“The men had published under the pseudonym Carmen Mola, which roughly translates as “Carmen’s cool”.
When one of their books won the lucrative Planeta prize, the trio went public to pick up the cheque at a glitzy ceremony attended by the Spanish king.”
She had at least some reason to expect that the complete vacuum of personal information about her — the short author bio attached to the story said only that she was born in 1988 — wouldn’t be questioned. Trans spaces, both online and in real life, have a long history of allowing an anonymity that paradoxically hides within one’s true identity.
If you want to attend a support group meeting and say your name is Isabel and you use she/her pronouns, you will be treated as such, no matter how you look or what name is on your driver’s license. Gatekeeping in a trans space usually involves loosely enforced rules that focus on giving those who exist within them a safe place to explore their identity. Those rules almost never attempt to determine that someone is “trans enough.”
But anonymity isn’t always welcome on the internet, where an anonymous identity can be weaponized for the worst. That gap — between the good-faith anonymity assumed in trans spaces and the bad-faith anonymity increasingly assumed online — was the one Fall wandered into.
At its core, “Attack Helicopter” is about the intersection of gender and American hegemony. On that level, it has plenty to say even to cisgender people. After all, if all gender is on some level a performance (and it is), then it can be co-opted and perverted by the state. But if it’s also innate on some level (and it is), then we are powerless against whatever it is that enough people decide gender performance should look like. We are constantly trapped by gender, even when we know we are trapped by it. You can’t truly escape something so all-pervasive; you can only negotiate your own terms with it, and everybody’s terms are different.
The conversation around gender “is dominated by those who can tolerate and thrive in it. It is conducted by the voices of those who are able to survive speech and its consequences,” Fall says. “But it is a conversation that is, by necessity, reductive. We need teams and groups and identities, not just to belong to, but as mental objects to manipulate and wield. If we tried to hold 10 million unique experiences of gender in our mind they would sift through our fingers and roll away.”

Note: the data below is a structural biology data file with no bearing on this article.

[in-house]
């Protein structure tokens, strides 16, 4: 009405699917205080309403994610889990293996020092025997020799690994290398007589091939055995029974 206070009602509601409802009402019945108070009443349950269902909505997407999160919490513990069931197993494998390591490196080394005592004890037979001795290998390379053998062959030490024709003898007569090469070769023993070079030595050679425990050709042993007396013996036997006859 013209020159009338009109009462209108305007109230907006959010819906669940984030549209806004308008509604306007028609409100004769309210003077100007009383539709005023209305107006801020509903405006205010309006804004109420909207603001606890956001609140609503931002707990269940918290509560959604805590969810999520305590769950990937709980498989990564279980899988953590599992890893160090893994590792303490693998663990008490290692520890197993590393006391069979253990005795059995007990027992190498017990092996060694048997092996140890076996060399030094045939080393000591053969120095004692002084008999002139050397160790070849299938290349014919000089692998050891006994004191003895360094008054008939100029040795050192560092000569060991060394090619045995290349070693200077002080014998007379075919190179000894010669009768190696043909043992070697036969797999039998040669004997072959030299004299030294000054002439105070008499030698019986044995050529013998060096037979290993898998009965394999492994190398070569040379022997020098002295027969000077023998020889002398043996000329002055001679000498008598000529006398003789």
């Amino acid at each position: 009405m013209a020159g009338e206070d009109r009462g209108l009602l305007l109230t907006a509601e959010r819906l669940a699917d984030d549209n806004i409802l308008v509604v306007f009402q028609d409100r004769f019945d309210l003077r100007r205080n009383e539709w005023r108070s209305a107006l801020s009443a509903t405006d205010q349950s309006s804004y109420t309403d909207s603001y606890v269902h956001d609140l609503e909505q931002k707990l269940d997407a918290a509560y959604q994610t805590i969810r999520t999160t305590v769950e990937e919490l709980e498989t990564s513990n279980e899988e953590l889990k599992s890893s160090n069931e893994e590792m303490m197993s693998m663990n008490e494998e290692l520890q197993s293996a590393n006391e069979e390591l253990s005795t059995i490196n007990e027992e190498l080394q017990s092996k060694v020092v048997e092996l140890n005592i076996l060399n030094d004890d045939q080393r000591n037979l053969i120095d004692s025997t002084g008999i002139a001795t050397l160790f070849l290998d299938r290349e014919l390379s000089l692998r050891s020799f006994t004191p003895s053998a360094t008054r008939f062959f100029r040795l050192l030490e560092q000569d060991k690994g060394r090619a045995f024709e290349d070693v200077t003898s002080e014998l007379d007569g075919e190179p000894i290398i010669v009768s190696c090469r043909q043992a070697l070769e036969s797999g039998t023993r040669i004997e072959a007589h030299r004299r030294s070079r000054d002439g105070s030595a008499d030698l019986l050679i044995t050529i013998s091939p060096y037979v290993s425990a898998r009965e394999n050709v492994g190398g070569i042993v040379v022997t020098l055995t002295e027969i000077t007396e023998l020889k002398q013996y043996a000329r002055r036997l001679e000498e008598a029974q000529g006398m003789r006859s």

Such a conversation around gender is not particularly conducive to those who are figuring out their gender in public, as all trans people must do eventually. It’s especially not conducive to artists who are exploring their gender in their art, under even greater degrees of public scrutiny. Which is to say: That conversation is not conducive to people like Fall.
The delineation between paranoid and reparative readings originated in 1995, with influential critic Eve Kosofsky Sedgwick. A paranoid reading focuses on what’s wrong or problematic about a work of art. A reparative reading seeks out what might be nourishing or healing in a work of art, even if the work is flawed. Importantly, a reparative reading also tends to consider what might be nourishing or healing in a work of art for someone who isn’t the reader.
Pen names as character identities? As meta narratives? What about META EDITS?!